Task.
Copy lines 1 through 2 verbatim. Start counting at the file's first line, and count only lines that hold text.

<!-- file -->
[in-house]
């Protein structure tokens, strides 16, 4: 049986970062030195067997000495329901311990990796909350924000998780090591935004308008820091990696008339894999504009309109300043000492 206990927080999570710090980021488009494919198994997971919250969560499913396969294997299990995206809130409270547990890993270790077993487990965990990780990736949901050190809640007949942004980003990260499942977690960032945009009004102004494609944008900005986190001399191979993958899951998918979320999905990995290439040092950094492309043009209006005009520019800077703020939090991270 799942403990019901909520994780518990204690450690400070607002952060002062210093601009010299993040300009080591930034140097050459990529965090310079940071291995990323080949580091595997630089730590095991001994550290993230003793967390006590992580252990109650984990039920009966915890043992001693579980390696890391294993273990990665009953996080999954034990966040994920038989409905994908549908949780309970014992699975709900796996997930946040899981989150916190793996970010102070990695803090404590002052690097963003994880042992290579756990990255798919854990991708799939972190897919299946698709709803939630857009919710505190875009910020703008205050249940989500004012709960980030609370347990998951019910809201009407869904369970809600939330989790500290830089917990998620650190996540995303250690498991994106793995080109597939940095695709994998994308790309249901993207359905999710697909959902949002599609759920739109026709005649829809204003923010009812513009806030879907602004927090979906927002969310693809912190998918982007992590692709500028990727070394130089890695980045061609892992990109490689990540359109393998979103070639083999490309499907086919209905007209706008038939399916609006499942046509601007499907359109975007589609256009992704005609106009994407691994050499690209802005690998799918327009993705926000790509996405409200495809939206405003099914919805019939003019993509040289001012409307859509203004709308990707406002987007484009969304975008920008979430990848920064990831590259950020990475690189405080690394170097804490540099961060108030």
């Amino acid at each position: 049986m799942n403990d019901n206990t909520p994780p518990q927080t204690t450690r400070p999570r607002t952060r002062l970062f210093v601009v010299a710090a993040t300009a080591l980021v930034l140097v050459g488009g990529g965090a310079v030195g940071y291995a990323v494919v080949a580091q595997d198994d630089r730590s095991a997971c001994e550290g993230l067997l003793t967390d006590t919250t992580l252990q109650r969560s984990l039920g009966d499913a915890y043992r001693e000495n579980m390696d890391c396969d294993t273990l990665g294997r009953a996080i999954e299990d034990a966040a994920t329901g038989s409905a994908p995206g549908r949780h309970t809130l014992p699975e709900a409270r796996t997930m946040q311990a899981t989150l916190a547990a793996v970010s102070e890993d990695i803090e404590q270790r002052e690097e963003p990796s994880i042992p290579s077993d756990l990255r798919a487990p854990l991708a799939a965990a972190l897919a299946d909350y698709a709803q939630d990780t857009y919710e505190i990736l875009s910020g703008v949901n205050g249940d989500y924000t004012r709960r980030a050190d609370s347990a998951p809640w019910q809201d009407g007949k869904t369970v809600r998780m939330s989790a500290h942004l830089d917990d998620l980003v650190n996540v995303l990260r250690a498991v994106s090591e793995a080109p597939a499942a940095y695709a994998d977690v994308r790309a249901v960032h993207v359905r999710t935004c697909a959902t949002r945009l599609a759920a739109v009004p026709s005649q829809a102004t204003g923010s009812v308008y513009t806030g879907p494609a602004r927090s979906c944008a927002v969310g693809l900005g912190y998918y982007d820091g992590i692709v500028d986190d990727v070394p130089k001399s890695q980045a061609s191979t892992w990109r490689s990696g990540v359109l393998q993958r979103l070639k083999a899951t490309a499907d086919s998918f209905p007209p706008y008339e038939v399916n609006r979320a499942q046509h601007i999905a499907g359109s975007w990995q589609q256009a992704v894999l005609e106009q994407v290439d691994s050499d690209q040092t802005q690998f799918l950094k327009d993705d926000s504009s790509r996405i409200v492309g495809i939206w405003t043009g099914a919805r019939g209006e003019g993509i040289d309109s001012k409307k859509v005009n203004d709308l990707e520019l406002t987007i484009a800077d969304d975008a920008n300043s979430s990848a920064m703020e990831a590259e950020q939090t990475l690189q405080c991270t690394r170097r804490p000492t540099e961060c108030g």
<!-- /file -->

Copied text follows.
[in-house]
């Protein structure tokens, strides 16, 4: 049986970062030195067997000495329901311990990796909350924000998780090591935004308008820091990696008339894999504009309109300043000492 206990927080999570710090980021488009494919198994997971919250969560499913396969294997299990995206809130409270547990890993270790077993487990965990990780990736949901050190809640007949942004980003990260499942977690960032945009009004102004494609944008900005986190001399191979993958899951998918979320999905990995290439040092950094492309043009209006005009520019800077703020939090991270 799942403990019901909520994780518990204690450690400070607002952060002062210093601009010299993040300009080591930034140097050459990529965090310079940071291995990323080949580091595997630089730590095991001994550290993230003793967390006590992580252990109650984990039920009966915890043992001693579980390696890391294993273990990665009953996080999954034990966040994920038989409905994908549908949780309970014992699975709900796996997930946040899981989150916190793996970010102070990695803090404590002052690097963003994880042992290579756990990255798919854990991708799939972190897919299946698709709803939630857009919710505190875009910020703008205050249940989500004012709960980030609370347990998951019910809201009407869904369970809600939330989790500290830089917990998620650190996540995303250690498991994106793995080109597939940095695709994998994308790309249901993207359905999710697909959902949002599609759920739109026709005649829809204003923010009812513009806030879907602004927090979906927002969310693809912190998918982007992590692709500028990727070394130089890695980045061609892992990109490689990540359109393998979103070639083999490309499907086919209905007209706008038939399916609006499942046509601007499907359109975007589609256009992704005609106009994407691994050499690209802005690998799918327009993705926000790509996405409200495809939206405003099914919805019939003019993509040289001012409307859509203004709308990707406002987007484009969304975008920008979430990848920064990831590259950020990475690189405080690394170097804490540099961060108030």